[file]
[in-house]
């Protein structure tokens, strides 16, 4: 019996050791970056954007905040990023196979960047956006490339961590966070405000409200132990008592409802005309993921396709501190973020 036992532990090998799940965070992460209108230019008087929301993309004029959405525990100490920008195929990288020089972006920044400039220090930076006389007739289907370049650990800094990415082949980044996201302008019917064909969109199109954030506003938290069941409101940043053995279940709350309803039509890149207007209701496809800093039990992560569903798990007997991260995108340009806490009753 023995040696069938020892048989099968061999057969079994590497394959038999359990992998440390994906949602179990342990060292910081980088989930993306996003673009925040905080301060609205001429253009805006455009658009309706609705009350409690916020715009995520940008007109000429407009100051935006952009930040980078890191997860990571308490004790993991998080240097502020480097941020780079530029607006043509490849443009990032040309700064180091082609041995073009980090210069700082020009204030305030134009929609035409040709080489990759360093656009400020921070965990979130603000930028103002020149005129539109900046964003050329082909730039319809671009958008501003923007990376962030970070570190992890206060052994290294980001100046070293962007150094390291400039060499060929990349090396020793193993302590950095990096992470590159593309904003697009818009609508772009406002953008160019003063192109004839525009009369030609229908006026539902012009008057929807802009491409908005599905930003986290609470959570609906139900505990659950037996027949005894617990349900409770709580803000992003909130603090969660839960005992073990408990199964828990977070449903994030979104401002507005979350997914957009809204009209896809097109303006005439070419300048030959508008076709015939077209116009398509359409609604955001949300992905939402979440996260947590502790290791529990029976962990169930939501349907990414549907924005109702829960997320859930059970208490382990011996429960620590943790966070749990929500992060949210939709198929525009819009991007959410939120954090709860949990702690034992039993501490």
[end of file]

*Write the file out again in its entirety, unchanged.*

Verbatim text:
[in-house]
């Protein structure tokens, strides 16, 4: 019996050791970056954007905040990023196979960047956006490339961590966070405000409200132990008592409802005309993921396709501190973020 036992532990090998799940965070992460209108230019008087929301993309004029959405525990100490920008195929990288020089972006920044400039220090930076006389007739289907370049650990800094990415082949980044996201302008019917064909969109199109954030506003938290069941409101940043053995279940709350309803039509890149207007209701496809800093039990992560569903798990007997991260995108340009806490009753 023995040696069938020892048989099968061999057969079994590497394959038999359990992998440390994906949602179990342990060292910081980088989930993306996003673009925040905080301060609205001429253009805006455009658009309706609705009350409690916020715009995520940008007109000429407009100051935006952009930040980078890191997860990571308490004790993991998080240097502020480097941020780079530029607006043509490849443009990032040309700064180091082609041995073009980090210069700082020009204030305030134009929609035409040709080489990759360093656009400020921070965990979130603000930028103002020149005129539109900046964003050329082909730039319809671009958008501003923007990376962030970070570190992890206060052994290294980001100046070293962007150094390291400039060499060929990349090396020793193993302590950095990096992470590159593309904003697009818009609508772009406002953008160019003063192109004839525009009369030609229908006026539902012009008057929807802009491409908005599905930003986290609470959570609906139900505990659950037996027949005894617990349900409770709580803000992003909130603090969660839960005992073990408990199964828990977070449903994030979104401002507005979350997914957009809204009209896809097109303006005439070419300048030959508008076709015939077209116009398509359409609604955001949300992905939402979440996260947590502790290791529990029976962990169930939501349907990414549907924005109702829960997320859930059970208490382990011996429960620590943790966070749990929500992060949210939709198929525009819009991007959410939120954090709860949990702690034992039993501490």